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A Bipolar Diagnosis: A Life’s Mission Revealed

My hospital stay felt somewhere between imprisonment and treatment. I was a twenty-six year old grown man. I owned my own home, had an excellent job, had money in the bank, had been married, and was a registered voter. I was an American citizen who had done absolutely nothing wrong. Yet, here I was, behind locked doors. It was (literally) illegal for me to leave. On the one hand, my adult brain was telling me this was wrong and I needed to escape. But, on the other hand, I needed help, and if this was the help I needed, so be it.  (more…)

Mental Health at the Mic: Childhood, Loneliness, and Suicide

OC87 Recovery Diaries is proud to present the third and final part of a series of portraits of men who have participated in the Philadelphia’s Engaging Males of Color BEyond Expectations storytelling series.

This post features the story of, and interview with, Kamren Washington-Richards, a seventeen-year-old student who attends Boys Latin of Philadelphia Charter School. In addition to his studies, Kamren works at the Franklin Institute Science Museum in Philadelphia, through a program called PACTS – Partnerships for Advancing Careers in Technology and Science.  (more…)

Mental Health & Law Enforcement: Interview With Jeff Shannon

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Routinely, law enforcement officers in the United States are tasked with becoming the de-facto street-level mental health workers, responding to increasing numbers of mental health-related calls.  This requires more training, more effort placed on de-escalation and crisis intervention, and it also requires a shift from more traditional methods of policing.  Police officers are also at risk for a variety of mental health-related challenges themselves.  Here to talk about all of this is Berkeley, California Police Officer and Marriage Family Therapist, Jeff Shannon.  This is Part One of a two-part interview.  Follow this link to read the second part of the interview. (more…)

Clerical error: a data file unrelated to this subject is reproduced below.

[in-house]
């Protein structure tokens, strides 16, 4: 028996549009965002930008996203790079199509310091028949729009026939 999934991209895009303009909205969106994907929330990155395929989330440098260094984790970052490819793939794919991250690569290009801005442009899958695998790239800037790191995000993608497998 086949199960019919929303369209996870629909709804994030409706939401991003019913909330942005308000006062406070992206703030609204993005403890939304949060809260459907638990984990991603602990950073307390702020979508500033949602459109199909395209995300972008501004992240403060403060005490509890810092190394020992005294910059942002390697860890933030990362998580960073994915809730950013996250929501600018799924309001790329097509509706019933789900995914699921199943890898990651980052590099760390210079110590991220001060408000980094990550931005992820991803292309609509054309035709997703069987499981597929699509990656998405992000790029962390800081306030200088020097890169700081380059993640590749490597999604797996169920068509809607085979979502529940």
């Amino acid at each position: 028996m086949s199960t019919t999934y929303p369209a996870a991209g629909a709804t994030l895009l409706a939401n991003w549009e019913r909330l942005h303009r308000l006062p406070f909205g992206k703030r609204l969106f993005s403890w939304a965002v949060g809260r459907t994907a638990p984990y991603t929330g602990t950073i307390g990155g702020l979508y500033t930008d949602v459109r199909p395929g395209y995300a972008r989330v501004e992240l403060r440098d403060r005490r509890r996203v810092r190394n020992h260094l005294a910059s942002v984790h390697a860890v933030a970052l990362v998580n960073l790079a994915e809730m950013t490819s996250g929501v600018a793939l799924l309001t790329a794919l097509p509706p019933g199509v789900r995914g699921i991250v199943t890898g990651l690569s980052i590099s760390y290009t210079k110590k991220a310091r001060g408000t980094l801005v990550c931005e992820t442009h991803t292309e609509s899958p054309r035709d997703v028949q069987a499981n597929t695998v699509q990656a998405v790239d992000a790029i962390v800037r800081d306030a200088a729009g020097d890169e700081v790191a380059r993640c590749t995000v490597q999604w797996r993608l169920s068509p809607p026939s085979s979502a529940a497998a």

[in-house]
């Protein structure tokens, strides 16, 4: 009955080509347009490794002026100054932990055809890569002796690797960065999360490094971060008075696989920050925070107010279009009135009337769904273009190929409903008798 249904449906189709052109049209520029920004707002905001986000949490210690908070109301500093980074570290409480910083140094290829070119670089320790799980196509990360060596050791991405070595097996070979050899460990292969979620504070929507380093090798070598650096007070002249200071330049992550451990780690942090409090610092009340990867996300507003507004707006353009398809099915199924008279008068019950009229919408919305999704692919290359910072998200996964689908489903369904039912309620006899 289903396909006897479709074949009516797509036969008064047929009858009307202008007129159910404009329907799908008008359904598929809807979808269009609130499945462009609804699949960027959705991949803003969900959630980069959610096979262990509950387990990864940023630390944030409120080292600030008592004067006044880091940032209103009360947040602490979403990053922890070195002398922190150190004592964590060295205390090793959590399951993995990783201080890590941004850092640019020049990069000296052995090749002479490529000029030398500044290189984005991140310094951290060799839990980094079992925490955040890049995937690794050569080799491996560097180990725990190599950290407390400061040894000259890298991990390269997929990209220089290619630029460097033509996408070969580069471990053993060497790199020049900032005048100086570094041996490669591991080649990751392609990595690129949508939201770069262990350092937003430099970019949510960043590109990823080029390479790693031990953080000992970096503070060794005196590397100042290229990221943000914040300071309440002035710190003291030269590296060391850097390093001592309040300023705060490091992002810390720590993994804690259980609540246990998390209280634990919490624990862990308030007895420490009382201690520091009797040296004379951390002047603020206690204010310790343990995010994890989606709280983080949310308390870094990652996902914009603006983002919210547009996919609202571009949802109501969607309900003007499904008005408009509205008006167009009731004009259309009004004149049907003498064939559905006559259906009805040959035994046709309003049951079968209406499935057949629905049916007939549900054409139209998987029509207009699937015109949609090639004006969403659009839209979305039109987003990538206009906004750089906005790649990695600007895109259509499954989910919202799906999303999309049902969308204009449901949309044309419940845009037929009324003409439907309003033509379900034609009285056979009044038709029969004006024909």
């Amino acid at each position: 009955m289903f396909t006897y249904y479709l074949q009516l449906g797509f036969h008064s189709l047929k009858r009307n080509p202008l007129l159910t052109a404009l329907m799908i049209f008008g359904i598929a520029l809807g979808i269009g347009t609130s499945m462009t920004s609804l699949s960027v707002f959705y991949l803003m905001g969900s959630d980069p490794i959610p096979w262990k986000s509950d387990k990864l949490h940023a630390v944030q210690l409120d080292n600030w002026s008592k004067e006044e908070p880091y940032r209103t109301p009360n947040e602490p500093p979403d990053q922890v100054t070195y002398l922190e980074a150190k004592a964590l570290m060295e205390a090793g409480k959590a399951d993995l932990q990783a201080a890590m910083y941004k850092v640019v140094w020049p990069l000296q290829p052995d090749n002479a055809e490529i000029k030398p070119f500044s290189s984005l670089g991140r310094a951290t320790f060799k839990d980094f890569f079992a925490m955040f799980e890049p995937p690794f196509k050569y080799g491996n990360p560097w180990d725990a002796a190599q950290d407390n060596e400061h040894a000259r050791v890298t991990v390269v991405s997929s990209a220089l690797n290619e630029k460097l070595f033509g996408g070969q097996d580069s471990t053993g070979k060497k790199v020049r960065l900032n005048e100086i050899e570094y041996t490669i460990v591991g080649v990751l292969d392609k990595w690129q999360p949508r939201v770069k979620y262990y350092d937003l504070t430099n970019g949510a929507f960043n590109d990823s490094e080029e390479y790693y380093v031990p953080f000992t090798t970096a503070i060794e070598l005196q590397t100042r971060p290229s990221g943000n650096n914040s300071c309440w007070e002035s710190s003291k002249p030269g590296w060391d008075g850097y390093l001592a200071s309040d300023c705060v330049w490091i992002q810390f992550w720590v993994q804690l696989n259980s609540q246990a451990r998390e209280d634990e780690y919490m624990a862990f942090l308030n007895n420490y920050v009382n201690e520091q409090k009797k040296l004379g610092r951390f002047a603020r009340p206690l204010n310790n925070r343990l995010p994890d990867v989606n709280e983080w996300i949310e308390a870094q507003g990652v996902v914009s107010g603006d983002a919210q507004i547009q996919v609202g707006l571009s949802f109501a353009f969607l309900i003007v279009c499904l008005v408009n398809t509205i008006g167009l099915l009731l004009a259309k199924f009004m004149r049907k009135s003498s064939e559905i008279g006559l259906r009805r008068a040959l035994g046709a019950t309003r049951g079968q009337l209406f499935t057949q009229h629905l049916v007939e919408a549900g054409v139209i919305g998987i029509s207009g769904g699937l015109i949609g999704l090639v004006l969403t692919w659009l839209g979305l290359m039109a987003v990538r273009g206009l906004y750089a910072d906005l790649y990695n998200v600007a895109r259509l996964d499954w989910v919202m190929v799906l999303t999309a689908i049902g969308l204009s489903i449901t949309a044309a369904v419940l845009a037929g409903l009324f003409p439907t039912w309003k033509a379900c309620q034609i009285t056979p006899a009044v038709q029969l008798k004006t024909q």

Q&A with Alison Malmon, Founder of Active Minds

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When Alison Malmon was a freshman at the University of Pennsylvania, her older brother, Brian, ended his life. Brian experienced depression and psychosis for three years when he was a student at Columbia University, but concealed his symptoms from everyone around him.

As Alison grieved the loss of her brother, she became aware that there was a lack of places on college campuses where students felt comfortable talking to each other about mental health and suicide. So she created her own space for such a dialogue. Alison founded Active Minds in 2003 (then known as Open Minds) at the University of Pennsylvania.  (more…)